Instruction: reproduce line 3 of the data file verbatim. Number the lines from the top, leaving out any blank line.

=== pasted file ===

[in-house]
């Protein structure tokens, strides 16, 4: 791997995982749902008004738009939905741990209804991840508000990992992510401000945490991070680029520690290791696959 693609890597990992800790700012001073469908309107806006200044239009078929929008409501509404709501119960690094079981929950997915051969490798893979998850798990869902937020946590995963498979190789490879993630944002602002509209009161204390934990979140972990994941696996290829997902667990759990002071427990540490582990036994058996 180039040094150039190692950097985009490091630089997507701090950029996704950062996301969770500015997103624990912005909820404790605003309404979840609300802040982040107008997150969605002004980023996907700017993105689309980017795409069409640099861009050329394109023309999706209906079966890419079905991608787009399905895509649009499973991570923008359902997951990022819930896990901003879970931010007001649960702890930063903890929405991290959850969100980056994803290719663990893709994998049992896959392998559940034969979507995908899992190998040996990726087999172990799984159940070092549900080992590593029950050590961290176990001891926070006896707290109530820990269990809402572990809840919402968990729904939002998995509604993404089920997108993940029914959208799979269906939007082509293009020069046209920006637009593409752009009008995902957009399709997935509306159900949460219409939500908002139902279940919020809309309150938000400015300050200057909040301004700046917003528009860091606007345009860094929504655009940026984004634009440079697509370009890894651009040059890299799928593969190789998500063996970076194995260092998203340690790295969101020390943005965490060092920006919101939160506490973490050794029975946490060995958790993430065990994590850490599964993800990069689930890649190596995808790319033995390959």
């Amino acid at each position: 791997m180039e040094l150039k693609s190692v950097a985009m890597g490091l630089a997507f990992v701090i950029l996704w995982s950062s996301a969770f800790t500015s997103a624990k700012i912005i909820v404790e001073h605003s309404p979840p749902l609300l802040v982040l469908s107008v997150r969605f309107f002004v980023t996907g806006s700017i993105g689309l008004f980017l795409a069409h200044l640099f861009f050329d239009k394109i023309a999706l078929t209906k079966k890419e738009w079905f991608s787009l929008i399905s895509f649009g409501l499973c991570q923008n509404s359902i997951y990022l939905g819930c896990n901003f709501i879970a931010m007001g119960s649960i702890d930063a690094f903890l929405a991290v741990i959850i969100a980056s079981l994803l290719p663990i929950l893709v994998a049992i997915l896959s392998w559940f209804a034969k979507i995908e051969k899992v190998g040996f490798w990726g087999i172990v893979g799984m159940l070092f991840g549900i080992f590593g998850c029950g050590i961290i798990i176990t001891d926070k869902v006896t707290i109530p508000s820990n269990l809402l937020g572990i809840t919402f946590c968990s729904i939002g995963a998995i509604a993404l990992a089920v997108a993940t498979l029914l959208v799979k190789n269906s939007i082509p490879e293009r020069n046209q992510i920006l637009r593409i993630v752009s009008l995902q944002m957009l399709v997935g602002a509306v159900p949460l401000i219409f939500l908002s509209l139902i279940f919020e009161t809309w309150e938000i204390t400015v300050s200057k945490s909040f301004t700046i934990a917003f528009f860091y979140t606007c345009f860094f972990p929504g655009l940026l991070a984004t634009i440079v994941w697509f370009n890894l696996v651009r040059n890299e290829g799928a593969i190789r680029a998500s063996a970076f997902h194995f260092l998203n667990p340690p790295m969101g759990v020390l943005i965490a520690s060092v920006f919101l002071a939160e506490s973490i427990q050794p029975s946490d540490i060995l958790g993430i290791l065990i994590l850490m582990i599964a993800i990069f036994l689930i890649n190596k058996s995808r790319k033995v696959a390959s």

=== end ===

């Amino acid at each position: 791997m180039e040094l150039k693609s190692v950097a985009m890597g490091l630089a997507f990992v701090i950029l996704w995982s950062s996301a969770f800790t500015s997103a624990k700012i912005i909820v404790e001073h605003s309404p979840p749902l609300l802040v982040l469908s107008v997150r969605f309107f002004v980023t996907g806006s700017i993105g689309l008004f980017l795409a069409h200044l640099f861009f050329d239009k394109i023309a999706l078929t209906k079966k890419e738009w079905f991608s787009l929008i399905s895509f649009g409501l499973c991570q923008n509404s359902i997951y990022l939905g819930c896990n901003f709501i879970a931010m007001g119960s649960i702890d930063a690094f903890l929405a991290v741990i959850i969100a980056s079981l994803l290719p663990i929950l893709v994998a049992i997915l896959s392998w559940f209804a034969k979507i995908e051969k899992v190998g040996f490798w990726g087999i172990v893979g799984m159940l070092f991840g549900i080992f590593g998850c029950g050590i961290i798990i176990t001891d926070k869902v006896t707290i109530p508000s820990n269990l809402l937020g572990i809840t919402f946590c968990s729904i939002g995963a998995i509604a993404l990992a089920v997108a993940t498979l029914l959208v799979k190789n269906s939007i082509p490879e293009r020069n046209q992510i920006l637009r593409i993630v752009s009008l995902q944002m957009l399709v997935g602002a509306v159900p949460l401000i219409f939500l908002s509209l139902i279940f919020e009161t809309w309150e938000i204390t400015v300050s200057k945490s909040f301004t700046i934990a917003f528009f860091y979140t606007c345009f860094f972990p929504g655009l940026l991070a984004t634009i440079v994941w697509f370009n890894l696996v651009r040059n890299e290829g799928a593969i190789r680029a998500s063996a970076f997902h194995f260092l998203n667990p340690p790295m969101g759990v020390l943005i965490a520690s060092v920006f919101l002071a939160e506490s973490i427990q050794p029975s946490d540490i060995l958790g993430i290791l065990i994590l850490m582990i599964a993800i990069f036994l689930i890649n190596k058996s995808r790319k033995v696959a390959s």